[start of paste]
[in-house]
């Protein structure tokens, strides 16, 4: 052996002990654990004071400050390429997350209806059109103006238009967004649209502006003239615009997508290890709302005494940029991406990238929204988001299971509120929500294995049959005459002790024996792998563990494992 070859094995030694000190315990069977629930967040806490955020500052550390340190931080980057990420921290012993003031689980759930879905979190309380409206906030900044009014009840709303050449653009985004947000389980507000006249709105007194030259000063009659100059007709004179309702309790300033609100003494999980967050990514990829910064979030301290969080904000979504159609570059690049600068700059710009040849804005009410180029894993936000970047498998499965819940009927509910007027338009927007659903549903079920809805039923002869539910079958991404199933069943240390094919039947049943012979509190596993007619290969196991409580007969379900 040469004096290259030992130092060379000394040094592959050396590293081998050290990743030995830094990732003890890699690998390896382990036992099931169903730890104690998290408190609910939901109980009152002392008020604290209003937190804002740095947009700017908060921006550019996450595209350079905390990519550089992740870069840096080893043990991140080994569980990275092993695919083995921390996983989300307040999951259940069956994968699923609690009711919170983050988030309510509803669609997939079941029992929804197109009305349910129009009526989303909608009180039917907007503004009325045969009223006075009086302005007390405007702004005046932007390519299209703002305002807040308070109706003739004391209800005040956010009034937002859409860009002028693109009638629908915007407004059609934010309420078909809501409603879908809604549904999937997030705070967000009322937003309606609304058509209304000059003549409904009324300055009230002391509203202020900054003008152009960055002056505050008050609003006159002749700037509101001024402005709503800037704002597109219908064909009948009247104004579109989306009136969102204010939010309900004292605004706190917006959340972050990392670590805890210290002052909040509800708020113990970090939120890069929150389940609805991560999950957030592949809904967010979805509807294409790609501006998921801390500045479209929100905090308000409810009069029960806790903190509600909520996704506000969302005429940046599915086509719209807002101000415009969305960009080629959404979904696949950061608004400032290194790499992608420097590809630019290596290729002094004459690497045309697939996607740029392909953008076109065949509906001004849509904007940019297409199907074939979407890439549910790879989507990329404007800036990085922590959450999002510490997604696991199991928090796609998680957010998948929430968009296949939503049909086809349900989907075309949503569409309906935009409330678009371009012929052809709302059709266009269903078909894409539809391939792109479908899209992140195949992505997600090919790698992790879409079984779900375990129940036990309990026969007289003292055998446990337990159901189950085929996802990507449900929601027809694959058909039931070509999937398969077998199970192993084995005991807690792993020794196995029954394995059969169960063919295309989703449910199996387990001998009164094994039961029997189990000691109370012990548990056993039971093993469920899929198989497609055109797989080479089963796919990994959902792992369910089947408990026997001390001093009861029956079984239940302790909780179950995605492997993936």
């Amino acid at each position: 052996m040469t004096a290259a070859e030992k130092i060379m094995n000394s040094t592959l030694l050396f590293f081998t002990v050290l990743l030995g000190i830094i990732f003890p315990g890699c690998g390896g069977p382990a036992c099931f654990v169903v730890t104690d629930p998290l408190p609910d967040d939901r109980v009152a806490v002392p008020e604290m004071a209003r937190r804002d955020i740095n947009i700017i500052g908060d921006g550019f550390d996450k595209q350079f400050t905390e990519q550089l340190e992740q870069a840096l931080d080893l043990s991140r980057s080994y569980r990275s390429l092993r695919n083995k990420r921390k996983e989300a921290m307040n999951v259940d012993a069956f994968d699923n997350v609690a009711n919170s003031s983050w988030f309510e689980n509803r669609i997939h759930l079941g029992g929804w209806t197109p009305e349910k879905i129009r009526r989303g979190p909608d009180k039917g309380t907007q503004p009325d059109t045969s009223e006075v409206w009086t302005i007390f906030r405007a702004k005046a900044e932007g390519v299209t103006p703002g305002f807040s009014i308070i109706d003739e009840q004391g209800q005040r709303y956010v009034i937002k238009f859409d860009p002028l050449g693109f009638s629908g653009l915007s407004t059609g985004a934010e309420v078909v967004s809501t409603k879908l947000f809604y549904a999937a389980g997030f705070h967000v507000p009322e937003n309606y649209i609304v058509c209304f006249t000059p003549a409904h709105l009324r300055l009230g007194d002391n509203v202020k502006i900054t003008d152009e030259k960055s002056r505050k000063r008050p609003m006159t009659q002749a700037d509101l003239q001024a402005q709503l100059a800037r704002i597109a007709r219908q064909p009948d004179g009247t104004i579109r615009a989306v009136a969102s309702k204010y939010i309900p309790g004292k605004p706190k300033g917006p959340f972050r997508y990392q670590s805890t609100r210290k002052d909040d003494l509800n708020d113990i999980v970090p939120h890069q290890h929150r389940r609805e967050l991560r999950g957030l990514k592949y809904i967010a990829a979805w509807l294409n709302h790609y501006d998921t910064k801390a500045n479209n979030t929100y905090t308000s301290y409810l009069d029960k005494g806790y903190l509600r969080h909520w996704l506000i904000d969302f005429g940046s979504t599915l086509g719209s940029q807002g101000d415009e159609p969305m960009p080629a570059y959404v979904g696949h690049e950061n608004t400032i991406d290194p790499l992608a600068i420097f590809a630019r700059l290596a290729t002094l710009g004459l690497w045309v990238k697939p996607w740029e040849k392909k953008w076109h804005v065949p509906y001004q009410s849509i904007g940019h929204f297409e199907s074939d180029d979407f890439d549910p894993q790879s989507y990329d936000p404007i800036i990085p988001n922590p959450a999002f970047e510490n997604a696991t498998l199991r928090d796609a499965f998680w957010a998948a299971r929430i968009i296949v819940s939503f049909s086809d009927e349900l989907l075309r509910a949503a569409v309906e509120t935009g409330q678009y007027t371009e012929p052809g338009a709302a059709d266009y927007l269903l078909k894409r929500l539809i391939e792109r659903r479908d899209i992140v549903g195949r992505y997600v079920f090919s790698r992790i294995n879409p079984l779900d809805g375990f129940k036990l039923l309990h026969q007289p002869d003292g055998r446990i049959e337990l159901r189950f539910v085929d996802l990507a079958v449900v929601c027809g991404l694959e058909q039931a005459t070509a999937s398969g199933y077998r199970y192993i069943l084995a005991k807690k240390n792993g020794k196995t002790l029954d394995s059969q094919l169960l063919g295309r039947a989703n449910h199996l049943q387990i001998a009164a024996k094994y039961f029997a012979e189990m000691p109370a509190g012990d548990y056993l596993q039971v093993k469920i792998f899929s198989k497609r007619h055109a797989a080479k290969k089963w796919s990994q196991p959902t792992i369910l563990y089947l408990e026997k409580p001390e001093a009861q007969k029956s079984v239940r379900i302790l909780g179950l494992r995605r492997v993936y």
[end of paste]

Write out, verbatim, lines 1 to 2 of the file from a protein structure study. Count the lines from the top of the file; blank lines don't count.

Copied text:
[in-house]
């Protein structure tokens, strides 16, 4: 052996002990654990004071400050390429997350209806059109103006238009967004649209502006003239615009997508290890709302005494940029991406990238929204988001299971509120929500294995049959005459002790024996792998563990494992 070859094995030694000190315990069977629930967040806490955020500052550390340190931080980057990420921290012993003031689980759930879905979190309380409206906030900044009014009840709303050449653009985004947000389980507000006249709105007194030259000063009659100059007709004179309702309790300033609100003494999980967050990514990829910064979030301290969080904000979504159609570059690049600068700059710009040849804005009410180029894993936000970047498998499965819940009927509910007027338009927007659903549903079920809805039923002869539910079958991404199933069943240390094919039947049943012979509190596993007619290969196991409580007969379900 040469004096290259030992130092060379000394040094592959050396590293081998050290990743030995830094990732003890890699690998390896382990036992099931169903730890104690998290408190609910939901109980009152002392008020604290209003937190804002740095947009700017908060921006550019996450595209350079905390990519550089992740870069840096080893043990991140080994569980990275092993695919083995921390996983989300307040999951259940069956994968699923609690009711919170983050988030309510509803669609997939079941029992929804197109009305349910129009009526989303909608009180039917907007503004009325045969009223006075009086302005007390405007702004005046932007390519299209703002305002807040308070109706003739004391209800005040956010009034937002859409860009002028693109009638629908915007407004059609934010309420078909809501409603879908809604549904999937997030705070967000009322937003309606609304058509209304000059003549409904009324300055009230002391509203202020900054003008152009960055002056505050008050609003006159002749700037509101001024402005709503800037704002597109219908064909009948009247104004579109989306009136969102204010939010309900004292605004706190917006959340972050990392670590805890210290002052909040509800708020113990970090939120890069929150389940609805991560999950957030592949809904967010979805509807294409790609501006998921801390500045479209929100905090308000409810009069029960806790903190509600909520996704506000969302005429940046599915086509719209807002101000415009969305960009080629959404979904696949950061608004400032290194790499992608420097590809630019290596290729002094004459690497045309697939996607740029392909953008076109065949509906001004849509904007940019297409199907074939979407890439549910790879989507990329404007800036990085922590959450999002510490997604696991199991928090796609998680957010998948929430968009296949939503049909086809349900989907075309949503569409309906935009409330678009371009012929052809709302059709266009269903078909894409539809391939792109479908899209992140195949992505997600090919790698992790879409079984779900375990129940036990309990026969007289003292055998446990337990159901189950085929996802990507449900929601027809694959058909039931070509999937398969077998199970192993084995005991807690792993020794196995029954394995059969169960063919295309989703449910199996387990001998009164094994039961029997189990000691109370012990548990056993039971093993469920899929198989497609055109797989080479089963796919990994959902792992369910089947408990026997001390001093009861029956079984239940302790909780179950995605492997993936």